Four mining sites in Wallonia (Grand Hornu, Bois-du-Luc, Bois du Cazier and Blegny-Mine) were added to UNESCO’s World Heritage List on Sunday 1 July 2012. The four sites form a 170km-long strip that crosses Belgium from east to west and consists of the best-preserved 19th- and 20th-century coal mining sites in Belgium.
The inclusion of Wallonia’s major mining sites on the World Heritage List
Carlo Di Antonio, the Minister for Walloon Heritage
announced that the UNESCO World Heritage Committee has recognised Wallonia’s
major mining sites as World Heritage.
Grand-Hornu, Bois-du-Luc, the Bois du Cazier and Blegny-Mine now feature, as a collective whole, on the prestigious List alongside other previously-recognised Walloon treasures (the lifts on the Canal
du Centre, the Walloon Belfries, the Notre-Dame Cathedral in Tournai and the Neolithic Flint Mines
Furthermore, the four sites form a
coherent ensemble that justifies their serial nomination. This
inclusion, which has met with Minister Di Antonio’s delight, represents a genuine recognition of the
history, diversity and richness of the major mining sites in Wallonia and Wallonia’s mining heritage in
general. This recognition is the culmination of collaborative constructive efforts carried out throughout the candidacy by the parties involved in the four mining sites with the cooperation of Wallonia. However it is only a step, in the form of a challenge, in the mission to conserve and enhance the sites, a mission to which managers of the sites and all the operators and institutions concerned by the zones in the inclusion are committed. For Minister Di Antonio, this inclusion constitutes a real opportunity for the development of heritage and tourism in Wallonia.
WHAT THE INCLUSION SIGNIFIES
According to the definition established by the World Heritage Committee, outstanding universal value
means cultural and/or natural significance which is so exceptional as to transcend national
boundaries and to be of common importance for present and future generations of all humanity. This
means that sites recognised as world heritage belong to all peoples of the world and embody
exceptional testimonies of the diversity of culture and the richness of nature.
To be included on the World Heritage
List, the sites must have outstanding universal value and satisfy
at least one of the ten selection criteria set out by UNESCO. The criteria met by the collection of the
four sites are criteria II (to exhibit an important interchange of human values) and IV (to be an
outstanding example of (a) significant stage(s) in human history).
The four sites offer a condensed insight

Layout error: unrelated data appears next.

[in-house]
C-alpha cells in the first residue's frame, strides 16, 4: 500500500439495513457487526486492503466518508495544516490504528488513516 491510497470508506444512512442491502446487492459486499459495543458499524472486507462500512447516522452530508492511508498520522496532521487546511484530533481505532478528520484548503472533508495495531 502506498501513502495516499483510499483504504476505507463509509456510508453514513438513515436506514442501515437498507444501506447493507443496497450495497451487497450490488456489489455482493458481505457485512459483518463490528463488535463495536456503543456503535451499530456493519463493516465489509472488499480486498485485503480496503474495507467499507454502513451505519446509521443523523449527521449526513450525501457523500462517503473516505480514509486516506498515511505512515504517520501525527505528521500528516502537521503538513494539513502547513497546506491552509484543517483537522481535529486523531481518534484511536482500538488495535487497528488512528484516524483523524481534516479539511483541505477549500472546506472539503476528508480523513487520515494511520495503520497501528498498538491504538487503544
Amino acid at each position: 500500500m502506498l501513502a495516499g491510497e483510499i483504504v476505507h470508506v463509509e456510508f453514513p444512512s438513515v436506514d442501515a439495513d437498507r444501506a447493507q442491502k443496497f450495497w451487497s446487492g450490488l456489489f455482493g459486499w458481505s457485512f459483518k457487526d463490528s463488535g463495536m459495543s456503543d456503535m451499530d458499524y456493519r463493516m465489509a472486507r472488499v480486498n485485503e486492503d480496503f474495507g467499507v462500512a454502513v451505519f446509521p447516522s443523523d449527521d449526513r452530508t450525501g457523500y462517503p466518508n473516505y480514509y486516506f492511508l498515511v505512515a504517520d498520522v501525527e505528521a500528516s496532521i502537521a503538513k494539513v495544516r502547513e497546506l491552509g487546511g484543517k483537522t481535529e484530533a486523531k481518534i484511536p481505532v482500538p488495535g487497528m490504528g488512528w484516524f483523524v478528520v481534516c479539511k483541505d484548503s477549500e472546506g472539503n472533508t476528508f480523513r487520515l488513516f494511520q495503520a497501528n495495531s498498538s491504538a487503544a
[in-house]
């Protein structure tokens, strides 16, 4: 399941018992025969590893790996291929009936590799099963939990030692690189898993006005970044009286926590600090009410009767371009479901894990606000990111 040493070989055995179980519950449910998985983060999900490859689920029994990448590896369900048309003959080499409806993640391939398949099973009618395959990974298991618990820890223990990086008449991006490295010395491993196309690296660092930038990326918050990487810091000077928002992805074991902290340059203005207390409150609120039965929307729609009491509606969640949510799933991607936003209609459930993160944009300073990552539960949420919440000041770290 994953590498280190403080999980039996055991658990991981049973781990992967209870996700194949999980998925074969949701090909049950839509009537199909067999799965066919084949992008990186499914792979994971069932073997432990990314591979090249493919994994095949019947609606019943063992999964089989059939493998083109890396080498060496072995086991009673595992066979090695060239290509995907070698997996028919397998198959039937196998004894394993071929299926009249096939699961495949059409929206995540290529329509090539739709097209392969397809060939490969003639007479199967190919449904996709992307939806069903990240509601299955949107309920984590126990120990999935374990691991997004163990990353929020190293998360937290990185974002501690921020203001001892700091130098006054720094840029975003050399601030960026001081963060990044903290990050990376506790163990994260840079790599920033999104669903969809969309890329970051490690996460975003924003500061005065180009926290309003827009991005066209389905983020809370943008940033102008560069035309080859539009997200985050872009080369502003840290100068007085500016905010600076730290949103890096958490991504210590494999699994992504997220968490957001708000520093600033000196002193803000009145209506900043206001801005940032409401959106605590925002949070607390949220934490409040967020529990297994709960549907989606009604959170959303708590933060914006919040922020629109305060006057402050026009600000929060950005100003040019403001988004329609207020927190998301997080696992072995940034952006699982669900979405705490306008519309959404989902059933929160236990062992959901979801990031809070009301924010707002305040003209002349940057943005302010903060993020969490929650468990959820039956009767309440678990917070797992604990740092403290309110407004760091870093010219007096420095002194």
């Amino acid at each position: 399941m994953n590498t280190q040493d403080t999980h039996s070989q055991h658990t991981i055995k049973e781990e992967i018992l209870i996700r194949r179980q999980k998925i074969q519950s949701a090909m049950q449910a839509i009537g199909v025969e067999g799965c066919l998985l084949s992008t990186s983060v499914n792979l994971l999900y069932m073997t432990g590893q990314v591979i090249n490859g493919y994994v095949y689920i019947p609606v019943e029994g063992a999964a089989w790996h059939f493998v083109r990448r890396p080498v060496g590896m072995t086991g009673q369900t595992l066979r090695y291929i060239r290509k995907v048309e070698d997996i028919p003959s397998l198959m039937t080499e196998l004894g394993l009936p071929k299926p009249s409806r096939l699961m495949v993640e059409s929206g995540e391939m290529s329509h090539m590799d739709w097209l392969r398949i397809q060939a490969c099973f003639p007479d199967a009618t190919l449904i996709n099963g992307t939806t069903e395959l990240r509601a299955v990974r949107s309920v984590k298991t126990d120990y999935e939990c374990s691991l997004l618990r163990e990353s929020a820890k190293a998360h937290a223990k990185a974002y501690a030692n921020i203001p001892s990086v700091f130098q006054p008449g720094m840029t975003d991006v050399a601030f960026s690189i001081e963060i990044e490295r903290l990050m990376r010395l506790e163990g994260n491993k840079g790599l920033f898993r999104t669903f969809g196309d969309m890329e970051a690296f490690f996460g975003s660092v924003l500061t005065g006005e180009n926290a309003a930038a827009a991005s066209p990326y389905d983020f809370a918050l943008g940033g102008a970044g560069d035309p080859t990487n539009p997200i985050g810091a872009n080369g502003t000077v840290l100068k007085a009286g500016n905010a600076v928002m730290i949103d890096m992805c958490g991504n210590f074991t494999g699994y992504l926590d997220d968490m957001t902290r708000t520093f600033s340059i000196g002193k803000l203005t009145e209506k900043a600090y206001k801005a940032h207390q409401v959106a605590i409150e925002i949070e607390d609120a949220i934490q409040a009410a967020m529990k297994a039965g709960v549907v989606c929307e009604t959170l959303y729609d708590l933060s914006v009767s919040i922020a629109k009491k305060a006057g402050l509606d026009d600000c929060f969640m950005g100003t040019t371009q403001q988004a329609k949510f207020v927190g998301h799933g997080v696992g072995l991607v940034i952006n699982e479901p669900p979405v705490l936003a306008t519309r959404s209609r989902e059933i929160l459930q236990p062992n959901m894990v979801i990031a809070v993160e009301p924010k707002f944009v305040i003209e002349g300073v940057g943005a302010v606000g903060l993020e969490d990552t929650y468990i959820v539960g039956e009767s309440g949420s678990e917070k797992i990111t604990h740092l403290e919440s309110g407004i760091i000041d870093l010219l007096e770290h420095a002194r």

into all aspects of mining heritage: expertise, landscape,
remembrance, social or architectural and they also complement one another. As a whole they represent a place of cultural confluence which has absorbed contributions (exchanges in technology, migration of workers, transfer of ideas and knowledge distribution) from highly diverse origins and which exercised considerable influence in Europe and the rest of the world.
The four sites in and of themselves illustrate the intense migration flows that the Walloon collieries
experienced, involving Flemish, Polish, Italian, Spanish, Greek, Moroccan and Turkish workers (and
many other nationalities besides). Among the 262 victims of the Bois du Cazier disaster, a dozen
nationalities were identified.
Exploiting the “coal seam” located between Nord-Pas de Calais and the Aix-la-Chapelle Basin, the
four sites span the same chronological period (from the beginning of the 19th century to the end of
20th century). The collection also forms a microcosm of the Industrial Revolution representing all the
different stages of technological and social development. While the Blegny and Bois du Cazier sites
represent the “work” element, the Grand-Hornu and Bois-du-Luc sites represent the “social” element
illustrating through their architecture the relationships of power and social organisation with the
creation of “workers’ villages” under the auspices of paternalism.
All aspects of coal mining are
represented at the four sites, demonstrating the course of expertise that
earned Wallonia its international renown. The particularly harsh and dangerous working conditions
also became blatantly apparent across the four sites, nowhere more so than at Bois du Cazier, the site of the terrible disaster on 8 August 1956.
The sites, by their quality, diversity, uniqueness and the richness of their components also meet the
standards of integrity and authenticity required by the World Heritage Committee.
NATIONAL AND INTERNATIONAL COOPERATION
This serial nomination will lead to the development and enhancement of the links that already existed
between the four sites.
In the short term they could also build relationships with other industrial heritage sites already
included on the List. The four Walloon mining sites are part of the continuity of industrial complexes
of the first half of the 19th century, including the landscape of Blaenavon (Wales), included on the
World Heritage List since 2000. Other sites such as Zollverein (Ruhr), included since 2001, belong to
a later period.
The four Walloon mining sites offer an exemplary illustration of the Industrial Revolution in
continental Europe as well as its consequences that shaped our societies of today. This inclusion
represents a superb opportunity for the four mining sites to launch a completely new dynamic around
the conservation and cultural and tourist value of these treasures recognised for their universal value.
For more information on the mining sites in Wallonia please see: Grand Hornu, Bois-du-Luc, Bois du Cazier and Blegny-Mine)
And read also: whc.unesco.org/en/list/1344/